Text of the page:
If we are going off of minutes played for comparison’s sake, Grimes definitely had an edge with far more aggressive play on both ends of the floor.
Compared to Danny Green, the results are similar. But, like Middleton, Green played very few minutes as a rookie with the Cavaliers. Only averaging 5.8 minutes per game and only having played 20 games, Green averaged a measly 1.1 three-point attempts per game with a 27% shooting average from deep. Defensively, he only collected six steals and three blocks, but he did manage to have a DefRtg of 103 points allowed per game. Obviously, Grimes, with more reps ran laps around the output of Green in his rookie campaign.
Strengths and weaknesses of his game
These comparisons are not to say that Grimes does not have some drawbacks to his play. He looked to shoot from deep, often, as a rookie. But after injuring his knee in a game against the Miami Heat, his shooting efficiency dropped off significantly. He kept trying to get back into a rhythm offensively, but he was just never able to find the range to the same degree he had pre-injury.
Another potential weakness to his game is his vast room for growth as a facilitator. As a solid wing defender who can play alongside RJ Barrett next season and beyond, his role will likely be to defer not only to Barrett, but also to a more versatile shooter in Immanuel Quickley, or even a high-volume cutter in Obi Toppin if Quickley and Toppin continue to come off the bench alongside Grimes. If he’s able to develop himself as a good passer in addition to his pedigree as a shooter, he could be a force with the second unit. That is not to say that he doesn’t show promise in these areas, but the sample size was small.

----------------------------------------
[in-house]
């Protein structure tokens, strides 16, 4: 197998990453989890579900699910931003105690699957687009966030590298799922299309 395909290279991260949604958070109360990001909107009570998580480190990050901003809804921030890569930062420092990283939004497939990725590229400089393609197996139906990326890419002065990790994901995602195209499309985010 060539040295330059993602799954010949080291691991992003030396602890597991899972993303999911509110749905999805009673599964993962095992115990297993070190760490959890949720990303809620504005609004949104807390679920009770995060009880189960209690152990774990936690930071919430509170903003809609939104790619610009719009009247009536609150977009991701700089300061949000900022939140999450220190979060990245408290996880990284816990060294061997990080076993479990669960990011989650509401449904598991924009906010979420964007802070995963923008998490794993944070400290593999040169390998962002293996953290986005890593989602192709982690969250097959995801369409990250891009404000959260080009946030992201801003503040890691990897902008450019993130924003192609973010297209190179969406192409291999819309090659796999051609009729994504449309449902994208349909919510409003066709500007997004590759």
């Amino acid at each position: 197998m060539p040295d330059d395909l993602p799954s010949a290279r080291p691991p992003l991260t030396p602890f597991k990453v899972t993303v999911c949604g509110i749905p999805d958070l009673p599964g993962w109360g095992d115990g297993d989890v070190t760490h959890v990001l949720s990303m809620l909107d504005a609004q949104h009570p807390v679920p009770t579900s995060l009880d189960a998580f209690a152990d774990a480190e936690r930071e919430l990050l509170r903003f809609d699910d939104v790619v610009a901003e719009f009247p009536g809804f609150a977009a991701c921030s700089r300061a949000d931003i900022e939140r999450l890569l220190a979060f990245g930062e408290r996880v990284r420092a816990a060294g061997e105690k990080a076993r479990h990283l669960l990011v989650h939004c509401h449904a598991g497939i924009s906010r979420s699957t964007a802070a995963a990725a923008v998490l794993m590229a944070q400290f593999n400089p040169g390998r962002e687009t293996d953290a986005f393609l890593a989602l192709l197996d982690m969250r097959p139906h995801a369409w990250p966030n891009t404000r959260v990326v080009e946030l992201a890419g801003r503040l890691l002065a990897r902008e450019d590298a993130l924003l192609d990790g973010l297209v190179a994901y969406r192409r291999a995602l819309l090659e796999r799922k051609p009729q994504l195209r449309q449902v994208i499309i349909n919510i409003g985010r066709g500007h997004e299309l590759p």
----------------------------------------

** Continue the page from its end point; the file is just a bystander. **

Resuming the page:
One sample size that wasn’t small was as a defender. His defense was consistently troublesome for opposing players when he was on the floor. He was a virtuoso at getting by screens to kill advantages or force turnovers, often leading to fast breaks featuring a streaking Toppin or Mitchell Robinson. That defensive tenacity will continue leading to good looks and faster sets for New York, making his time on the floor invaluable as the Knicks continue to develop their youth and their bench.
Moving forward, what’s his fit for New York?
Realistically, one would imagine that Grimes will be relegated to the bench for another year as a defensive stalwart and offensive spark akin to what Quickley or even a healthy Derrick Rose provided last season to an often-stagnant starting unit for the Knicks. If Quickley is promoted to a starter, barring any major offseason moves that would see New York acquiring a lead guard such as Donovan Mitchell or Jalen Brunson, Thibs would likely be fine with keeping Grimes on the bench to work off of a veteran guard like Rose.
Ultimately, Grimes has very little to prove next season, as he will likely be a go-to role player for Thibs. If his rookie season is any indication of how he will continue to develop as a sophomore, we’ll be seeing yet another young, up-and-coming face of the Knicks play his way into fans’ hearts just like Toppin and Quickley did in their second year.